What is the definition of Multiple Endocrine Neoplasia Type 2?

Multiple endocrine neoplasia, type II (MEN II) is a disorder passed down through families in which one or more of the endocrine glands are overactive or form a tumor. Endocrine glands most commonly involved include:

  • Adrenal gland (about half the time)
  • Parathyroid gland (20% of the time)
  • Thyroid gland (almost all the time)

Multiple endocrine neoplasia (MEN I) is a related condition.

What are the alternative names for Multiple Endocrine Neoplasia Type 2?

Sipple syndrome; MEN II; Pheochromocytoma - MEN II; Thyroid cancer - pheochromocytoma; Parathyroid cancer - pheochromocytoma

What are the causes for Multiple Endocrine Neoplasia Type 2?

The cause of MEN II is a defect in a gene called RET. This defect causes many tumors to appear in the same person, but not necessarily at the same time.

Involvement of the adrenal gland is most often with a tumor called a pheochromocytoma.

Involvement of the thyroid gland is most often with a tumor called medullary carcinoma of the thyroid.

Tumors in the thyroid, adrenal, or parathyroid glands may occur years apart.

The disorder may occur at any age, and affects men and women equally. The main risk factor is a family history of MEN II.

There are two subtypes of MEN II. They are MEN IIa and IIb. MEN IIb is less common.

What are the symptoms for Multiple Endocrine Neoplasia Type 2?

The symptoms may vary. However, they are similar to those of:

  • Medullary carcinoma of the thyroid
  • Pheochromocytoma
  • Parathyroid adenoma
  • Parathyroid hyperplasia

What are the current treatments for Multiple Endocrine Neoplasia Type 2?

Surgery is needed to remove a pheochromocytoma, which can be life threatening due to the hormones it makes.

For medullary carcinoma of the thyroid, the thyroid gland and surrounding lymph nodes must be totally removed. Thyroid hormone replacement therapy is given after surgery.

If a child is known to carry the RET gene mutation, surgery to remove the thyroid before it becomes cancerous is considered. This should be discussed with a physician who is very familiar with this condition. It would be done at an early age (before age 5) in people with known MEN IIa, and before age 6 months in people with MEN IIb.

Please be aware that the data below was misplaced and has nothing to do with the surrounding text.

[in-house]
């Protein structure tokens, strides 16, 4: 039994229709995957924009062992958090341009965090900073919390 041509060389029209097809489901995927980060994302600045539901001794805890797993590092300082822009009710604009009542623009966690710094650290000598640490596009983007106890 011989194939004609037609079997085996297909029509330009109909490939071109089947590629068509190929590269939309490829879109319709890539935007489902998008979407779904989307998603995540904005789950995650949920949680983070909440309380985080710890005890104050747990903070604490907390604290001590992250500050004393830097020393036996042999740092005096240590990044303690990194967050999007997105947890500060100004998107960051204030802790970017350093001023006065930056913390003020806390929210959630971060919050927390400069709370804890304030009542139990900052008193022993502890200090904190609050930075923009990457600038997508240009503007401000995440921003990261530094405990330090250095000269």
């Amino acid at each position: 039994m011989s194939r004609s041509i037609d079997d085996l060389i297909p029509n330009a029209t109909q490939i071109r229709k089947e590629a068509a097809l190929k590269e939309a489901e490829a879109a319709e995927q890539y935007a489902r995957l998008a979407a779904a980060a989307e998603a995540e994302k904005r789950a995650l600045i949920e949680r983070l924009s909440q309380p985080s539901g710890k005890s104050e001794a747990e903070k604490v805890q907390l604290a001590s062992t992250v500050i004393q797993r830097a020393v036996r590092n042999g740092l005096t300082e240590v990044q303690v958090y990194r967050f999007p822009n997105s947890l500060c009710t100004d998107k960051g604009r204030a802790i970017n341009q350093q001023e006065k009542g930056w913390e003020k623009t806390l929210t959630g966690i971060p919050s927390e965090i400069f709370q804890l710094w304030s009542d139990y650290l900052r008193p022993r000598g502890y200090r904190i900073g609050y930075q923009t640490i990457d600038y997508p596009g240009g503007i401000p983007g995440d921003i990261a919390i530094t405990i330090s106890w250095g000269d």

What is the outlook (prognosis) for Multiple Endocrine Neoplasia Type 2?

Pheochromocytoma is most often not cancerous (benign). Medullary carcinoma of the thyroid is a very aggressive and potentially fatal cancer, but early diagnosis and surgery can often lead to a cure. Surgery does not cure the underlying MEN II.

What are the possible complications for Multiple Endocrine Neoplasia Type 2?

The spread of cancerous cells is a possible complication.

When should I contact a medical professional for Multiple Endocrine Neoplasia Type 2?

Call your provider if you notice symptoms of MEN II or if someone in your family receives such a diagnosis.

How do I prevent Multiple Endocrine Neoplasia Type 2?

Screening close relatives of people with MEN II may lead to early detection of the syndrome and related cancers. This may allow for steps to prevent complications.

Endocrine glands

REFERENCES

National Comprehensive Cancer Network website. Clinical practice guidelines in oncology (NCCN guideines): neuroendocrine tumors. Version 1.2019. www.nccn.org/professionals/physician_gls/pdf/neuroendocrine.pdf. Updated March 5, 2019. Accessed March 8, 2020.

Newey PJ, Thakker RV. Multiple endocrine neoplasia. In: Melmed S, Auchus RJ, Goldfine AB, Koenig RJ, Rosen CJ, eds. Williams Textbook of Endocrinology. 14th ed. Philadelphia, PA: Elsevier; 2020:chap 42.

Nieman LK, Spiegel AM. Polyglandular disorders. In: Goldman L, Schafer AI, eds. Goldman-Cecil Medicine. 26th ed. Philadelphia, PA: Elsevier; 2020:chap 218.

Tacon LJ, Learoyd DL, Robinson BG. Multiple endocrine neoplasia type 2 and medullary thyroid carcinoma. In: Jameson JL, De Groot LJ, de Kretser DM, et al, eds. Endocrinology: Adult and Pediatric. 7th ed. Philadelphia, PA: Elsevier Saunders; 2016:chap 149.

Clinical Trial
  • Status: Active, not recruiting
  • Phase: Phase 2
  • Intervention Type: Drug
  • Participants: 21
  • Start Date: October 5, 2006
Phase II Study of Sorafenib (BAY 43-9006) in Patients With Metastatic Medullary Thyroid Carcinoma
Clinical Trial
  • Status: Recruiting
  • Participants: 20000
  • Start Date: July 2010
Coordination of Rare Diseases at Sanford